http://www.ncbi.nlm.nih.gov/pmc/articles/PMC4753547PMC
February 2016

Metabolism and disposition of the DOT1L inhibitor, pinometostat (EPZ-5676), in rat, dog and human.

Cancer Chemother Pharmacol 2016 Jan 8;77(1):43-62. Epub 2015 Dec 8.

Epizyme, Inc., 400 Technology Square, Cambridge, MA, 02139, USA.

Purpose: The metabolism and disposition of the first-in-class DOT1L inhibitor, EPZ-5676 (pinometostat), was investigated in rat and dog. Metabolite profiles were compared with those from adult patients in the first-in-man phase 1 study as well as the cross-species metabolism observed in vitro.

Methods: EPZ-5676 was administered to rat and dog as a 24-h IV infusion of [(14)C]-EPZ-5676 for determination of pharmacokinetics, mass balance, metabolite profiling and biodistribution by quantitative whole-body autoradiography (QWBA). Metabolite profiling and identification was performed by radiometric and LC-MS/MS analysis.

Results: Fecal excretion was the major route of elimination, representing 79 and 81% of the total dose in and rat and dog, respectively. QWBA in rats showed that the radioactivity was well distributed in the body, except for the central nervous system, and the majority of radioactivity was eliminated from most tissues by 168 h. Fecal recovery of dose-related material in bile duct-cannulated animals as well as higher radioactivity concentrations in the wall of the large intestine relative to liver implicated intestinal secretion as well as biliary elimination. EPZ-5676 underwent extensive oxidative metabolism with the major metabolic pathways being hydroxylation of the t-butyl group (EPZ007769) and N-dealkylation of the central nitrogen. Loss of adenine from parent EPZ-5676 (M7) was observed only in rat and dog feces, suggesting the involvement of gut microbiota. In rat and dog, steady-state plasma levels of total radioactivity and parent EPZ-5676 were attained rapidly and maintained through the infusion period before declining rapidly on cessation of dosing. Unchanged EPZ-5676 was the predominant circulating species in rat, dog and man.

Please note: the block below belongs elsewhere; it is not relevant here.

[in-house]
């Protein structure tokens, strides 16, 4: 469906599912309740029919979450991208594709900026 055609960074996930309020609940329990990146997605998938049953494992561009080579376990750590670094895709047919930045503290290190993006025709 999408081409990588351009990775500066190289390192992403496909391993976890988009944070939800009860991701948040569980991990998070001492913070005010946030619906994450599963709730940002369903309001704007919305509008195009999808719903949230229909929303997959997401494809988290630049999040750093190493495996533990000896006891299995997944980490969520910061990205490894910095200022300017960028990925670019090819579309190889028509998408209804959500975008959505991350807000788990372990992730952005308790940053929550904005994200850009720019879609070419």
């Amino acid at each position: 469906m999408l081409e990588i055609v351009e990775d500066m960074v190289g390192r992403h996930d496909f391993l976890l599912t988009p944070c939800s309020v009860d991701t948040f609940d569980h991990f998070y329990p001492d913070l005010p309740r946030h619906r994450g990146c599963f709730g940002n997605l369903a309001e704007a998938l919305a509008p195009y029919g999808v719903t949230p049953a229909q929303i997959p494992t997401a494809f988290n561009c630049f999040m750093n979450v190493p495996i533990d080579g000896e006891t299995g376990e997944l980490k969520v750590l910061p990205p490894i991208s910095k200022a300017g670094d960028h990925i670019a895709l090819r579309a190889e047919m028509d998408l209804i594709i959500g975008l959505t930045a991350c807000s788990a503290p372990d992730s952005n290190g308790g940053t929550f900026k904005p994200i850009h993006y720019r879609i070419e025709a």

Conclusions: The excretory and metabolic pathways for EPZ-5676 were very similar across species. Renal excretion of both parent EPZ-5676 and EPZ-5676-related material was low, and in preclinical species fecal excretion of parent EPZ-5676 and EPZ007769 accounted for the majority of drug-related elimination.
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http://dx.doi.org/10.1007/s00280-015-2929-yDOI Listing
January 2016

Species differences in metabolism of EPZ015666, an oxetane-containing protein arginine methyltransferase-5 (PRMT5) inhibitor.

Xenobiotica 2016 ;46(3):268-77

1. Metabolite profiling and identification studies were conducted to understand the cross-species differences in the metabolic clearance of EPZ015666, a first-in-class protein arginine methyltransferase-5 (PRMT5) inhibitor, with anti-proliferative effects in preclinical models of Mantle Cell Lymphoma. EPZ015666 exhibited low clearance in human, mouse and rat liver microsomes, in part by introduction of a 3-substituted oxetane ring on the molecule. In contrast, a higher clearance was observed in dog liver microsomes (DLM) that translated to a higher in vivo clearance in dog compared with rodent. 2. Structure elucidation via high resolution, accurate mass LC-MS(n) revealed that the prominent metabolites of EPZ015666 were present in hepatocytes from all species, with the highest turnover rate in dogs. M1 and M2 resulted from oxidative oxetane ring scission, whereas M3 resulted from loss of the oxetane ring via an N-dealkylation reaction. 3. The formation of M1 and M2 in DLM was significantly abrogated in the presence of the specific CYP2D inhibitor, quinidine, and to a lesser extent by the CYP3A inhibitor, ketoconazole, corroborating data from human recombinant isozymes. 4. Our data indicate a marked species difference in the metabolism of the PRMT5 inhibitor EPZ015666, with oxetane ring scission the predominant metabolic pathway in dog mediated largely by CYP2D.